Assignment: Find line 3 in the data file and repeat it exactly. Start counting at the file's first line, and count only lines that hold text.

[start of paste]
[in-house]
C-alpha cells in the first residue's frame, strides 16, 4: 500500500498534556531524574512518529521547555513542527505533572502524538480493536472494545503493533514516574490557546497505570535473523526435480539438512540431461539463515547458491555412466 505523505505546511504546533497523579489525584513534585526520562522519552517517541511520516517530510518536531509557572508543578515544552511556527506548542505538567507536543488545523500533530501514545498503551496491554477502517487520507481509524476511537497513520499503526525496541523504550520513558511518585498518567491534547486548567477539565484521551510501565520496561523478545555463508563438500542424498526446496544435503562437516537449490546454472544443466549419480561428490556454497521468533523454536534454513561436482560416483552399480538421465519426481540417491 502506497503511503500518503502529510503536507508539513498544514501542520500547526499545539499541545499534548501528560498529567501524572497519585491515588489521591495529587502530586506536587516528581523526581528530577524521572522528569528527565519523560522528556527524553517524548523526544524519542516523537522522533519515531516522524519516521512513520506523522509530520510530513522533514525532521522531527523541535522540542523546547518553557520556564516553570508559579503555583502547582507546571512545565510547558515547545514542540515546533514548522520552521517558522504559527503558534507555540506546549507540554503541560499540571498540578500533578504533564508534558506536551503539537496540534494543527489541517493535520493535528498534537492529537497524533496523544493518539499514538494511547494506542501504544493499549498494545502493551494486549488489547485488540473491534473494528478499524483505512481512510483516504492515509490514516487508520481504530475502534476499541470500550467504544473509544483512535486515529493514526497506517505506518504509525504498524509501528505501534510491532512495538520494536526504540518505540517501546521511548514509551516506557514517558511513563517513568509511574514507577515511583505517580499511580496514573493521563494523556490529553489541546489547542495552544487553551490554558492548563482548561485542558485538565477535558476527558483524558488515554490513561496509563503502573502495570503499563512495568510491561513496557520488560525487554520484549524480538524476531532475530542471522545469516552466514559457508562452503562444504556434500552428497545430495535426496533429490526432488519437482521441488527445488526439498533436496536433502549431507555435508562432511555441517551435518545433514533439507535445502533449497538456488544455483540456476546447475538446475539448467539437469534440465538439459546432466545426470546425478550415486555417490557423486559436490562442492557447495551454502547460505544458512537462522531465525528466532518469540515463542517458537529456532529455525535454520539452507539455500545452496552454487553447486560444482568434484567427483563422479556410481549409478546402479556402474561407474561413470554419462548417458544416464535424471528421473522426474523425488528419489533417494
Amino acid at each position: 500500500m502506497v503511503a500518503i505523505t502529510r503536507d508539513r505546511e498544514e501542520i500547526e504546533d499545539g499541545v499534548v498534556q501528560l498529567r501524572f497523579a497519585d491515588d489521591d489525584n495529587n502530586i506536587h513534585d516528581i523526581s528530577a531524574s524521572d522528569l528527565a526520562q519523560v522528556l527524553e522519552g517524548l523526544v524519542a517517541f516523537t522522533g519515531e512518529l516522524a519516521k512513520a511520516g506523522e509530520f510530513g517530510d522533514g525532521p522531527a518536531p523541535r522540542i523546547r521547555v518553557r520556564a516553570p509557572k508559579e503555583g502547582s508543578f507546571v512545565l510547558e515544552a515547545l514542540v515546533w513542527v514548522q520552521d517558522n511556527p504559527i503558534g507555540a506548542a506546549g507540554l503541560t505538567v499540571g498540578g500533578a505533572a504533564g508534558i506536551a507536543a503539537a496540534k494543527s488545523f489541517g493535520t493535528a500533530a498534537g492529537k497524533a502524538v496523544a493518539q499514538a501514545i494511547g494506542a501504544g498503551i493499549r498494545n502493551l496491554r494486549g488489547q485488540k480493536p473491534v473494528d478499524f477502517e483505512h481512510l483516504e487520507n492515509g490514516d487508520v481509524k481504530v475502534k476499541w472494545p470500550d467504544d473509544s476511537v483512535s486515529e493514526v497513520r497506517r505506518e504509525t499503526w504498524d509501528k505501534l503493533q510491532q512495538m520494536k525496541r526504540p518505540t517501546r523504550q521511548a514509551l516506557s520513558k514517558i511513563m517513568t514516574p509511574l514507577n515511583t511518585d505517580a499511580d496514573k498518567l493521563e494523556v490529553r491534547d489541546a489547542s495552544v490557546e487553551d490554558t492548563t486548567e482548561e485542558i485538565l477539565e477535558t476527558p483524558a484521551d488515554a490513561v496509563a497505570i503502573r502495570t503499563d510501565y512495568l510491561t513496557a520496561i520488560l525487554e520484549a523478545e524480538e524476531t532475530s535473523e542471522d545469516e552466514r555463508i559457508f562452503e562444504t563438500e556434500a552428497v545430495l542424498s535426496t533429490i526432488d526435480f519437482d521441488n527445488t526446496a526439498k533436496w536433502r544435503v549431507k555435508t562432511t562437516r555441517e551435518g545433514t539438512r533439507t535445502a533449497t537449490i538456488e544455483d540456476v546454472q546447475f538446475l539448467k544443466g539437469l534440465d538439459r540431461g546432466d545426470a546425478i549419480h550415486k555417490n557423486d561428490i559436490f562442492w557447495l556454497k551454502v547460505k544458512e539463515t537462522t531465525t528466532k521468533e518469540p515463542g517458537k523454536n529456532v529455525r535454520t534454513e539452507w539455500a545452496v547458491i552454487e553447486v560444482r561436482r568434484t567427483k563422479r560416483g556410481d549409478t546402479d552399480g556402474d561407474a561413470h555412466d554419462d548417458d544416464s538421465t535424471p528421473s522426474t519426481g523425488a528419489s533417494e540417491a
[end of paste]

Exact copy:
Amino acid at each position: 500500500m502506497v503511503a500518503i505523505t502529510r503536507d508539513r505546511e498544514e501542520i500547526e504546533d499545539g499541545v499534548v498534556q501528560l498529567r501524572f497523579a497519585d491515588d489521591d489525584n495529587n502530586i506536587h513534585d516528581i523526581s528530577a531524574s524521572d522528569l528527565a526520562q519523560v522528556l527524553e522519552g517524548l523526544v524519542a517517541f516523537t522522533g519515531e512518529l516522524a519516521k512513520a511520516g506523522e509530520f510530513g517530510d522533514g525532521p522531527a518536531p523541535r522540542i523546547r521547555v518553557r520556564a516553570p509557572k508559579e503555583g502547582s508543578f507546571v512545565l510547558e515544552a515547545l514542540v515546533w513542527v514548522q520552521d517558522n511556527p504559527i503558534g507555540a506548542a506546549g507540554l503541560t505538567v499540571g498540578g500533578a505533572a504533564g508534558i506536551a507536543a503539537a496540534k494543527s488545523f489541517g493535520t493535528a500533530a498534537g492529537k497524533a502524538v496523544a493518539q499514538a501514545i494511547g494506542a501504544g498503551i493499549r498494545n502493551l496491554r494486549g488489547q485488540k480493536p473491534v473494528d478499524f477502517e483505512h481512510l483516504e487520507n492515509g490514516d487508520v481509524k481504530v475502534k476499541w472494545p470500550d467504544d473509544s476511537v483512535s486515529e493514526v497513520r497506517r505506518e504509525t499503526w504498524d509501528k505501534l503493533q510491532q512495538m520494536k525496541r526504540p518505540t517501546r523504550q521511548a514509551l516506557s520513558k514517558i511513563m517513568t514516574p509511574l514507577n515511583t511518585d505517580a499511580d496514573k498518567l493521563e494523556v490529553r491534547d489541546a489547542s495552544v490557546e487553551d490554558t492548563t486548567e482548561e485542558i485538565l477539565e477535558t476527558p483524558a484521551d488515554a490513561v496509563a497505570i503502573r502495570t503499563d510501565y512495568l510491561t513496557a520496561i520488560l525487554e520484549a523478545e524480538e524476531t532475530s535473523e542471522d545469516e552466514r555463508i559457508f562452503e562444504t563438500e556434500a552428497v545430495l542424498s535426496t533429490i526432488d526435480f519437482d521441488n527445488t526446496a526439498k533436496w536433502r544435503v549431507k555435508t562432511t562437516r555441517e551435518g545433514t539438512r533439507t535445502a533449497t537449490i538456488e544455483d540456476v546454472q546447475f538446475l539448467k544443466g539437469l534440465d538439459r540431461g546432466d545426470a546425478i549419480h550415486k555417490n557423486d561428490i559436490f562442492w557447495l556454497k551454502v547460505k544458512e539463515t537462522t531465525t528466532k521468533e518469540p515463542g517458537k523454536n529456532v529455525r535454520t534454513e539452507w539455500a545452496v547458491i552454487e553447486v560444482r561436482r568434484t567427483k563422479r560416483g556410481d549409478t546402479d552399480g556402474d561407474a561413470h555412466d554419462d548417458d544416464s538421465t535424471p528421473s522426474t519426481g523425488a528419489s533417494e540417491a